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Then came the funniest part. Sticking eyes, nose, lips, moustache, ears, hair, on a head shaped image. We really had fun making funny faces. I made one sleeping face as L. is fascinated by a sleeping face.
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After that a little counting. Counters (beads) needed to be places on the jumping monkeys.

Some revision of family members. Kids placed the missing animal from the given family sheet.

We finished the session with some grapes tasting and black pepper smelling (these two are connected to a HD song that we, of course, sang afterwards). I wasn’t very happy with this activity. The grapes were not cut in half and after sniffing into black pepper L. kept on sneezing. Just for your information, no kids were harmed during our session ūüėČ

We’ve had lots of fun nicely spread throughout 2 weeks. If you have a chance to try baby days at a HD school I encourage you to give it a try.

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New book routine – July

Another month has passed and we’ve been reading on. Here are the books that we’ve covered in July. I’m trying to take age groups into consideration when organising these book posts.
Most of the time we read 3-5 books at an occasion. Both kids listen to the stories, though E. spends the after-dinner reading sessions playing 30 mins on the tablet instead.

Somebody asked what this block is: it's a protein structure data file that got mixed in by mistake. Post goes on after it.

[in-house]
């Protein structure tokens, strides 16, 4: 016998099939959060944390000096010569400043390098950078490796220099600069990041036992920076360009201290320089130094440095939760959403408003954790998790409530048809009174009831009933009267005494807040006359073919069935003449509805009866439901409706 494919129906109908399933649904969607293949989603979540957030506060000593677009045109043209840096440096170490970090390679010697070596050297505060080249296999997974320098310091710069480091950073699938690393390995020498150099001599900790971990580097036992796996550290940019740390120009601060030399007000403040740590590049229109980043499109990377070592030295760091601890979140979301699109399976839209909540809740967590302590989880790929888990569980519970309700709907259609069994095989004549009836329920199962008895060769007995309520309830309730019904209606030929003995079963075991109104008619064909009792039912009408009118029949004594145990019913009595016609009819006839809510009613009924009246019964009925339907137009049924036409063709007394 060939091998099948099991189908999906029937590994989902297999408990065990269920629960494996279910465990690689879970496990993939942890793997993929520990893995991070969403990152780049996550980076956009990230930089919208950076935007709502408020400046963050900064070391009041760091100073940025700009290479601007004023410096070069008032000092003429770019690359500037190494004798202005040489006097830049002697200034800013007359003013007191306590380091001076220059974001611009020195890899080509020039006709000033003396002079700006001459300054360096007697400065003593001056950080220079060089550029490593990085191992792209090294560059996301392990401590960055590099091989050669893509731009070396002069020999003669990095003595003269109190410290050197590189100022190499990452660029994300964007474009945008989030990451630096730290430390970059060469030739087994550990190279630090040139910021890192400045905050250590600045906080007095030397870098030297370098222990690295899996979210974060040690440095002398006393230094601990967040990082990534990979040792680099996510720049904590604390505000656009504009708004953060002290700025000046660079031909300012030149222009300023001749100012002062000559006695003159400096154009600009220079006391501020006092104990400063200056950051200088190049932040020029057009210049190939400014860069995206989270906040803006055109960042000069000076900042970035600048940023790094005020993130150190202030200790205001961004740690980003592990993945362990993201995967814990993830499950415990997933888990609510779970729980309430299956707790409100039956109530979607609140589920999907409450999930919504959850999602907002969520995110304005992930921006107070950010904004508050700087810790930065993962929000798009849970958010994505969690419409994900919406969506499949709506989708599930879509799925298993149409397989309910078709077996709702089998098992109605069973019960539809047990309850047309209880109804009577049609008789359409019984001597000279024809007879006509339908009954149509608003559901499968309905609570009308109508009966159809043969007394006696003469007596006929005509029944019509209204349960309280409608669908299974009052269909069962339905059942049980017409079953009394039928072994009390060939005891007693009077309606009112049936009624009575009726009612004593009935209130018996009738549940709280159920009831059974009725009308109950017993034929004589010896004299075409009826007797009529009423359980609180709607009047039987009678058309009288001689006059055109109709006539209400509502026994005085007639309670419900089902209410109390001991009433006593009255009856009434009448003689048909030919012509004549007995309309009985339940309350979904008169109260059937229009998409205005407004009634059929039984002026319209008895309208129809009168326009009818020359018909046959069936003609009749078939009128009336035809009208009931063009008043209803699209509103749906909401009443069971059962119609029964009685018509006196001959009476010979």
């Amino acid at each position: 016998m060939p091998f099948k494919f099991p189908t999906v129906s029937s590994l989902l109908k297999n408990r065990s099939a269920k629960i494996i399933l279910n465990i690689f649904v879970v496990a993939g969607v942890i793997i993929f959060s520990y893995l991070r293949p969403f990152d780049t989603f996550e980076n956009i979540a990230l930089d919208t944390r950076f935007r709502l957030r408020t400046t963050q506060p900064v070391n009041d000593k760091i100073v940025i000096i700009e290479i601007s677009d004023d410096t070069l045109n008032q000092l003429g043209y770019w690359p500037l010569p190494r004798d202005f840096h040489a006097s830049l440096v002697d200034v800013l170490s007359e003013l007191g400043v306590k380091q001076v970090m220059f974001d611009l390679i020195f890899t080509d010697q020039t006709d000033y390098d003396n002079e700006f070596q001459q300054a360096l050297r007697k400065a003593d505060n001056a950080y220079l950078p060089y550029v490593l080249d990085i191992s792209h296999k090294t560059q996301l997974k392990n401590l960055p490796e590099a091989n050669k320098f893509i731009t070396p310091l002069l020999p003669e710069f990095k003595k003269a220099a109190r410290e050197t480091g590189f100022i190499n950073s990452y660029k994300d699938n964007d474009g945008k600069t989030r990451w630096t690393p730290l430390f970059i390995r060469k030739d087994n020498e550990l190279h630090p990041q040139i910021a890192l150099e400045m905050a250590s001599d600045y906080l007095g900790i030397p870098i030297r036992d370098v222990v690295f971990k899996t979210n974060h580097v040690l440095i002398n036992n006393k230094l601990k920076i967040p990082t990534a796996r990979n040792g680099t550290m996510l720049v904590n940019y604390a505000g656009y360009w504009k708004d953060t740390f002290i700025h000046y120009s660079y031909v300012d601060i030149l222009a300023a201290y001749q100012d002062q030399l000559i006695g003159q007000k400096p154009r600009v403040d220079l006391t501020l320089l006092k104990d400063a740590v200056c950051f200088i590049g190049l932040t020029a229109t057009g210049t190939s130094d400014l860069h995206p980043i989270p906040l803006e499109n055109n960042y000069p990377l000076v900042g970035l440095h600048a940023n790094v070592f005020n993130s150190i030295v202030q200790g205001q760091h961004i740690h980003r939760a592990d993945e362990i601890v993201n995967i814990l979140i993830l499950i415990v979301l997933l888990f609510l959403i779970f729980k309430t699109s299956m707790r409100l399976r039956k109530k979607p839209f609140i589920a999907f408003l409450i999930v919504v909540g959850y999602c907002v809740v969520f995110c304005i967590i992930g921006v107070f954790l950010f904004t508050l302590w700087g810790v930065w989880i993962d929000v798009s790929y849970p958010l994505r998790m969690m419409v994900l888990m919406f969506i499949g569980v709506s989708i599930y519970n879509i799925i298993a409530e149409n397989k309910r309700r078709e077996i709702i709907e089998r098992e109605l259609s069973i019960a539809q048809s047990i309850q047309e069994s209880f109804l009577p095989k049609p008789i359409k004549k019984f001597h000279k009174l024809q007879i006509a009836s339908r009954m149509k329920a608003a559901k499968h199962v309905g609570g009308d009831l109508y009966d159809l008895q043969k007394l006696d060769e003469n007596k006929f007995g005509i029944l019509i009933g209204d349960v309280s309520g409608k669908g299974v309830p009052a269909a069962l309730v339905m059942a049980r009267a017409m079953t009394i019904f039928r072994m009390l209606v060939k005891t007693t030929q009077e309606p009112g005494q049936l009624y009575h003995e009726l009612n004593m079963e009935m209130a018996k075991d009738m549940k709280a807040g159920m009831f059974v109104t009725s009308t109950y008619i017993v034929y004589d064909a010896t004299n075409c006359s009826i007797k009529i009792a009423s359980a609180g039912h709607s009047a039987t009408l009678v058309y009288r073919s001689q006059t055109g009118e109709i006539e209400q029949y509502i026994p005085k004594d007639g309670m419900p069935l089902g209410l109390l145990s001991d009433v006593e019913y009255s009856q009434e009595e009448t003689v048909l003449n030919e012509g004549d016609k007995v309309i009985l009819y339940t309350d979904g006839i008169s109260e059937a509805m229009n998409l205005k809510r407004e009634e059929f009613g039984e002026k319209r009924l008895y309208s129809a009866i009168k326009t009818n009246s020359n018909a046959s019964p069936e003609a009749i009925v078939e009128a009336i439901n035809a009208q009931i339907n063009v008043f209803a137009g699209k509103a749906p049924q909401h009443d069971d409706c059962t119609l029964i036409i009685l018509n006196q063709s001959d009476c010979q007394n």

If you want to read more about our new book reading routine click on the link.

(Colour codes: E.’s favourite and L.’s favourite and the books they both LOVE)

So here come books for my 18 months old:

  1. Spot bakes a cake by Eric Hill
    51BeYPmsVmL
    Last months Spot goes to the circus was a great hit so I chose more Spot books from our secret stash. Still, L. tries to tear off the flaps, although less frequently.
  2. Where’s Spot by Eric Hill
    51TesCEC1qL
    A library book. Yes, in a Hungarian children library we found quite a few English books for kids. I’m convinced it’s due to the Mums’ English Club that takes place there.
  3. Spot goes to the farm by Eric Hill
    Spot_Farm
  4. Zoe and Beans – We’re not scared by Chloe and Mick Inkpen
    9780230766563
    Both Zoe and Beans  books are from the library.
  5. Zoe and Beans – Hello, ladybird by Chloe and Mick Inkpen
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    There’s a squeaky ball in the story. Whenever L. touches the squeaky ball with her finger E. squeaks a squeaky toy behind her back. We buzz when we find the ladybird on every page. It’s fuuuuun!
  6. My Granny (Peppa pig)
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    The least favourite. Neither of my children is a great fun. E. had a period around the age of 2 when she liked it. Mainly she asked for the Bubbles video.